Submitted to: Journal of the American Oil Chemists' Society
Publication Type: Peer Reviewed Journal
Publication Acceptance Date: March 28, 1999
Publication Date: N/A
Interpretive Summary: Aflatoxin is a very potent carcinogen and toxin that is produced by the fungus Aspergillus flavus. When this fungus infects cotton plants, the developing seed can become contaminated with this toxin, rendering the product unusable for food or feed. Since seed-specific storage proteins, lipids and the saccharide raffinose comprise a large proportion of seed dry weight in cotton, an investigation was undertaken to determine the effects of these seed components on fungal growth and toxin production. Storage lipids alone were capable of supporting growth and aflatoxin biosynthesis by the fungus. The ability of whole ground cottonseed to support aflatoxin biosynthesis was greatly diminished if cottonseed lipids were removed. If the fungus was provided with a medium containing raffinose, seed lipids, and storage protein, it selectively used raffinose as a carbon source to drive initial biomass production and aflatoxin production. This research will benefit cotton breeders, producers, and pathologists, and will aid in the formulation of methods to prevent aflatoxin contamination of food and feedstuffs.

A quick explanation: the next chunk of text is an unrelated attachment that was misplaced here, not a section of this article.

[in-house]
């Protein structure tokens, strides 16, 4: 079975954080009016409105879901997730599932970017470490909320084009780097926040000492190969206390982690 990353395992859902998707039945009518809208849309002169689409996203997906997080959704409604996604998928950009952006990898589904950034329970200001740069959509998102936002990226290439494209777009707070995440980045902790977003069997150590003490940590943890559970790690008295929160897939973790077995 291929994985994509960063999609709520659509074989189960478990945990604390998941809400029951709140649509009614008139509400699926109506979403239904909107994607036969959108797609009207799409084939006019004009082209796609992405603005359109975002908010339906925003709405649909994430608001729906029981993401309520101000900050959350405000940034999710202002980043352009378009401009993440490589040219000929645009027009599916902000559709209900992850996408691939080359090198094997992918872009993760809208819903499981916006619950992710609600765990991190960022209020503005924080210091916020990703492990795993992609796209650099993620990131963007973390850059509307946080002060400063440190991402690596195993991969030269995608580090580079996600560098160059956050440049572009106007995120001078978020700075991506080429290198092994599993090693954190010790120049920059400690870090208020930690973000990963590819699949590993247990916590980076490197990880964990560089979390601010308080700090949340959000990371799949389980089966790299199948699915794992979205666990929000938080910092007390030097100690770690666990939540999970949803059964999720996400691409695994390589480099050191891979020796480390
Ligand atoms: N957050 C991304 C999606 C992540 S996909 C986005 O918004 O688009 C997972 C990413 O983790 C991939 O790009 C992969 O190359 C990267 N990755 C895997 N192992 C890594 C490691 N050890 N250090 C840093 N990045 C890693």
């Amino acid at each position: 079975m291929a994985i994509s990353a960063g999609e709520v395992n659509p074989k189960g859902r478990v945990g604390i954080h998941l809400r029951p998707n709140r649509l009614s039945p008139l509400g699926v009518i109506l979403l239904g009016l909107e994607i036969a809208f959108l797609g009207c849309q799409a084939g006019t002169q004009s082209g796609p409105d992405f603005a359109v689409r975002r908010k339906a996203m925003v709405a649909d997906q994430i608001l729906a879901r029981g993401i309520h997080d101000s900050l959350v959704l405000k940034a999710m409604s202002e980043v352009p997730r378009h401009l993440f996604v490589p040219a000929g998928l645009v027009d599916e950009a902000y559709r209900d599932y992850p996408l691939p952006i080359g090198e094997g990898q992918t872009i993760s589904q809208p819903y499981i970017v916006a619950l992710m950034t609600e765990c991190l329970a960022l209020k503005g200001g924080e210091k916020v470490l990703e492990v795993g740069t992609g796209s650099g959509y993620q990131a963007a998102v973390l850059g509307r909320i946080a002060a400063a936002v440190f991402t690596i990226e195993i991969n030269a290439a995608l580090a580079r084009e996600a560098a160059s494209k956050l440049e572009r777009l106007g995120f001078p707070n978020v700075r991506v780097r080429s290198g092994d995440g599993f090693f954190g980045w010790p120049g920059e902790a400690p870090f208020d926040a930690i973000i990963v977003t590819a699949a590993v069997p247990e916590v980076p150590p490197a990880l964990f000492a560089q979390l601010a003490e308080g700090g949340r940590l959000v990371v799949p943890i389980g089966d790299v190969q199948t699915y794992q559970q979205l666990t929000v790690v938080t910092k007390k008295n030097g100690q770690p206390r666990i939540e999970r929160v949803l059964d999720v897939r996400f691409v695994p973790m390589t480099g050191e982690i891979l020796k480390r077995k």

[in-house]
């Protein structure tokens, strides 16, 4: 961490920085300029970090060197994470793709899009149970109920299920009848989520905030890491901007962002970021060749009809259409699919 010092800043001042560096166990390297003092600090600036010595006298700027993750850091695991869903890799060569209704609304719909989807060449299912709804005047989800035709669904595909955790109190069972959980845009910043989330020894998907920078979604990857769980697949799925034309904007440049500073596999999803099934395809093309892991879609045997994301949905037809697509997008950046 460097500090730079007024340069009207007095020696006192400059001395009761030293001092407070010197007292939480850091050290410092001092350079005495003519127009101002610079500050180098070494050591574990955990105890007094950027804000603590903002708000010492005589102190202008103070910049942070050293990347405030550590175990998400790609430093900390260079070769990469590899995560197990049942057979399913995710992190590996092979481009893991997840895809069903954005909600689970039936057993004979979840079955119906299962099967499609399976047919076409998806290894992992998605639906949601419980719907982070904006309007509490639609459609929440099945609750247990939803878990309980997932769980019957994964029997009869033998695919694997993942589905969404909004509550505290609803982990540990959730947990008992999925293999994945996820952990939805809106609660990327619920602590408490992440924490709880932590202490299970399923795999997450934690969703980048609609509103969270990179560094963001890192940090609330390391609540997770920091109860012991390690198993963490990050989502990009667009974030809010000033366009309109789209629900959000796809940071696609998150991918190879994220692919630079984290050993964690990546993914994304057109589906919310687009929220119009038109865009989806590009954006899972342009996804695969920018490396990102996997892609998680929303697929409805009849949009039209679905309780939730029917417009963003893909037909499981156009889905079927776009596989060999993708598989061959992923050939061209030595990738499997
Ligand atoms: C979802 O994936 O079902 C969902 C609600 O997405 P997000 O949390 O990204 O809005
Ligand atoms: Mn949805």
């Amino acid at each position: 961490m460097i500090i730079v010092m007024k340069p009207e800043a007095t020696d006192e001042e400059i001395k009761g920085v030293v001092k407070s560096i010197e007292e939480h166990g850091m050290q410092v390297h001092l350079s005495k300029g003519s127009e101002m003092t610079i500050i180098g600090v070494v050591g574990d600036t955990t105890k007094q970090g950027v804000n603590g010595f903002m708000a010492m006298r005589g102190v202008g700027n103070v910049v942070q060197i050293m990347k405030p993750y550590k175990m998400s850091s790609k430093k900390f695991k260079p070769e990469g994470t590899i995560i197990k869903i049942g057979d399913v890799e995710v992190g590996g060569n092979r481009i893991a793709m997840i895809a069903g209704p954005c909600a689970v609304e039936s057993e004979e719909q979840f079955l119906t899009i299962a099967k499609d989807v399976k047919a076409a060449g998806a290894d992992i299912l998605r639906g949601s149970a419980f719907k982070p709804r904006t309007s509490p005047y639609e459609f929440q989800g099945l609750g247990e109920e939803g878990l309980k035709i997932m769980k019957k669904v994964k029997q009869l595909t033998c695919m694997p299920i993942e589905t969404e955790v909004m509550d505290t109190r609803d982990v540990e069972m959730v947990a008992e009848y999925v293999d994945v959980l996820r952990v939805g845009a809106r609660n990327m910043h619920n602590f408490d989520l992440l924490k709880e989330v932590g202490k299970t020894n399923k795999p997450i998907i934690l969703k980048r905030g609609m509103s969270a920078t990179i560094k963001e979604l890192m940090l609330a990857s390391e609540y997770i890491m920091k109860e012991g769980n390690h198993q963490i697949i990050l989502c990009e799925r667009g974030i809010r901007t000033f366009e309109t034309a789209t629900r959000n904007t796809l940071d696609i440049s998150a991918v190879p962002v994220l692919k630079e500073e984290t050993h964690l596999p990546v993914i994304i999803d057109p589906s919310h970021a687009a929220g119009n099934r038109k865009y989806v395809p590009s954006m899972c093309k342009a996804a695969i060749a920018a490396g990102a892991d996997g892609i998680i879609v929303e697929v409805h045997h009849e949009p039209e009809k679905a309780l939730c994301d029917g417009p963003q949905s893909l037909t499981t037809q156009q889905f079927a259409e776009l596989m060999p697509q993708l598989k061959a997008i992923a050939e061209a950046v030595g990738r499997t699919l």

Technical Abstract: Cottonseed storage lipids (primarily triglycerides), either in crude or refined form were found to support growth and aflatoxin B1 production by Aspergillus flavus. When lipids were removed from whole ground cottonseed by petroleum ether extraction, aflatoxin production dropped by more than 800-fold. Reconstitution of the lipid-extracted whole ground seed with a crude preparation of cottonseed lipids to concentrations found in mature seed restored aflatoxin production to the previous levels. Fungal growth medium containing the three major cottonseed reserve materials, raffinose, triglycerides (refined cottonseed oil), and cottonseed storage protein, in proportions approximating those found in mature cottonseed was used to assess a number of fungal parameters in a 7-day fermentation period. A. flavus appeared to selectively use raffinose in the growth medium to support biomass and aflatoxin B1 production. The fungus metabolized raffinose by initial removal of the fructose moiety, followed by a rapid utilization of the remaining melibiose. Initial carbohydrate substrate was nearly exhausted by day 3. As the exhaustion of carbohydrate approached, fungal hydrolysis of triglycerides to free fatty acids began. At day 4, catabolism of fatty acids began in earnest, which appeared to drive gluconegenesis (peak at day 5). The fungus did not show a preference for utilization of the major released fatty acids (linoleic, oleic, palmitic, stearic acids). A. flavus also produced a number of storage metabolites, including arabitol, erythritol, mannitol, and trehalose. Interestingly, the mannitol production profile closely paralleled that of aflatoxin.